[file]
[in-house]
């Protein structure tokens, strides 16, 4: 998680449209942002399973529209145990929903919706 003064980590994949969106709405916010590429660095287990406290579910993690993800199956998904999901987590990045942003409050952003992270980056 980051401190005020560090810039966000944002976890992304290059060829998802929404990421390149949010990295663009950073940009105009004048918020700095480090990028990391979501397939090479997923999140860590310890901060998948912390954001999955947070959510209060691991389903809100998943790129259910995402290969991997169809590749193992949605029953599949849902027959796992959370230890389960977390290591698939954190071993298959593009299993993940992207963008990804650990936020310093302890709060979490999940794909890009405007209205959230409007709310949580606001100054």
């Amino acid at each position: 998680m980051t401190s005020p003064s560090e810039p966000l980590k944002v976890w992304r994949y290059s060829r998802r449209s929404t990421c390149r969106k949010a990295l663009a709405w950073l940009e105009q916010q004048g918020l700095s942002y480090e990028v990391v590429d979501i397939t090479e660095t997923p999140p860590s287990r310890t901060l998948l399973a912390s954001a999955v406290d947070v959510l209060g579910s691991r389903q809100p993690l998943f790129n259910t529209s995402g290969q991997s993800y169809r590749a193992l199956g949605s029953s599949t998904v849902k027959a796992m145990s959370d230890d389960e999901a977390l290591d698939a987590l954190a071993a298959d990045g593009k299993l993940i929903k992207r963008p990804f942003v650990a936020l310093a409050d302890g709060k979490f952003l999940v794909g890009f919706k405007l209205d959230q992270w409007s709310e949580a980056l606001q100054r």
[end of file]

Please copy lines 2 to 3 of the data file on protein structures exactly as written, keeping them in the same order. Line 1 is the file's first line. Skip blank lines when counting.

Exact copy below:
């Protein structure tokens, strides 16, 4: 998680449209942002399973529209145990929903919706 003064980590994949969106709405916010590429660095287990406290579910993690993800199956998904999901987590990045942003409050952003992270980056 980051401190005020560090810039966000944002976890992304290059060829998802929404990421390149949010990295663009950073940009105009004048918020700095480090990028990391979501397939090479997923999140860590310890901060998948912390954001999955947070959510209060691991389903809100998943790129259910995402290969991997169809590749193992949605029953599949849902027959796992959370230890389960977390290591698939954190071993298959593009299993993940992207963008990804650990936020310093302890709060979490999940794909890009405007209205959230409007709310949580606001100054």
């Amino acid at each position: 998680m980051t401190s005020p003064s560090e810039p966000l980590k944002v976890w992304r994949y290059s060829r998802r449209s929404t990421c390149r969106k949010a990295l663009a709405w950073l940009e105009q916010q004048g918020l700095s942002y480090e990028v990391v590429d979501i397939t090479e660095t997923p999140p860590s287990r310890t901060l998948l399973a912390s954001a999955v406290d947070v959510l209060g579910s691991r389903q809100p993690l998943f790129n259910t529209s995402g290969q991997s993800y169809r590749a193992l199956g949605s029953s599949t998904v849902k027959a796992m145990s959370d230890d389960e999901a977390l290591d698939a987590l954190a071993a298959d990045g593009k299993l993940i929903k992207r963008p990804f942003v650990a936020l310093a409050d302890g709060k979490f952003l999940v794909g890009f919706k405007l209205d959230q992270w409007s709310e949580a980056l606001q100054r």